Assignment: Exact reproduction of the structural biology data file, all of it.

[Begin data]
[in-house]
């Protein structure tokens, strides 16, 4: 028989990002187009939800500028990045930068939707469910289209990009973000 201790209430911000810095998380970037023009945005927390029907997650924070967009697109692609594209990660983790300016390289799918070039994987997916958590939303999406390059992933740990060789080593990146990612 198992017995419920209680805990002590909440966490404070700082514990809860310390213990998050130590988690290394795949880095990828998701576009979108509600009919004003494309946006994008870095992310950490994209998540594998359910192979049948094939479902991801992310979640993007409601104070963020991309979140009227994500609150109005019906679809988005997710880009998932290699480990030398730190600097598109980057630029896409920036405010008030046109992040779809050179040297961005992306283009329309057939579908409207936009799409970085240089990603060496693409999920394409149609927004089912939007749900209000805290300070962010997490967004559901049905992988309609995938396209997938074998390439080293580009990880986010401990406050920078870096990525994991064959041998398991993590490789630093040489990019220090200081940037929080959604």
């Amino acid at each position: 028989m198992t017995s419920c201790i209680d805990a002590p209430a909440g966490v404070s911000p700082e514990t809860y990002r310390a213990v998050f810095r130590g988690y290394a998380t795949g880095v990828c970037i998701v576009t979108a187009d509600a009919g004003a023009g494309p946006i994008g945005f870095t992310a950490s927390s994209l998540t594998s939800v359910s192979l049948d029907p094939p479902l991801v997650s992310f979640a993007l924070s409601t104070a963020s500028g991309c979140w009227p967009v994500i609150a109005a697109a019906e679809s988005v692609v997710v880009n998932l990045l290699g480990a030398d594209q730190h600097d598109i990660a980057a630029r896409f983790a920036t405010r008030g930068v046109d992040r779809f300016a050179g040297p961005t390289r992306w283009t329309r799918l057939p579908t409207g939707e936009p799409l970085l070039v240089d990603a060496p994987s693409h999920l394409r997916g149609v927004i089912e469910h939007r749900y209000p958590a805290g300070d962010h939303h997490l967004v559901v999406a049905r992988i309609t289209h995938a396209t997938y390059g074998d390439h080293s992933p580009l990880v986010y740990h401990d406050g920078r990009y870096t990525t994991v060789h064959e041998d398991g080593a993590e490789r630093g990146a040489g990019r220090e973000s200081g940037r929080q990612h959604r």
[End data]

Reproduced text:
[in-house]
């Protein structure tokens, strides 16, 4: 028989990002187009939800500028990045930068939707469910289209990009973000 201790209430911000810095998380970037023009945005927390029907997650924070967009697109692609594209990660983790300016390289799918070039994987997916958590939303999406390059992933740990060789080593990146990612 198992017995419920209680805990002590909440966490404070700082514990809860310390213990998050130590988690290394795949880095990828998701576009979108509600009919004003494309946006994008870095992310950490994209998540594998359910192979049948094939479902991801992310979640993007409601104070963020991309979140009227994500609150109005019906679809988005997710880009998932290699480990030398730190600097598109980057630029896409920036405010008030046109992040779809050179040297961005992306283009329309057939579908409207936009799409970085240089990603060496693409999920394409149609927004089912939007749900209000805290300070962010997490967004559901049905992988309609995938396209997938074998390439080293580009990880986010401990406050920078870096990525994991064959041998398991993590490789630093040489990019220090200081940037929080959604």
């Amino acid at each position: 028989m198992t017995s419920c201790i209680d805990a002590p209430a909440g966490v404070s911000p700082e514990t809860y990002r310390a213990v998050f810095r130590g988690y290394a998380t795949g880095v990828c970037i998701v576009t979108a187009d509600a009919g004003a023009g494309p946006i994008g945005f870095t992310a950490s927390s994209l998540t594998s939800v359910s192979l049948d029907p094939p479902l991801v997650s992310f979640a993007l924070s409601t104070a963020s500028g991309c979140w009227p967009v994500i609150a109005a697109a019906e679809s988005v692609v997710v880009n998932l990045l290699g480990a030398d594209q730190h600097d598109i990660a980057a630029r896409f983790a920036t405010r008030g930068v046109d992040r779809f300016a050179g040297p961005t390289r992306w283009t329309r799918l057939p579908t409207g939707e936009p799409l970085l070039v240089d990603a060496p994987s693409h999920l394409r997916g149609v927004i089912e469910h939007r749900y209000p958590a805290g300070d962010h939303h997490l967004v559901v999406a049905r992988i309609t289209h995938a396209t997938y390059g074998d390439h080293s992933p580009l990880v986010y740990h401990d406050g920078r990009y870096t990525t994991v060789h064959e041998d398991g080593a993590e490789r630093g990146a040489g990019r220090e973000s200081g940037r929080q990612h959604r």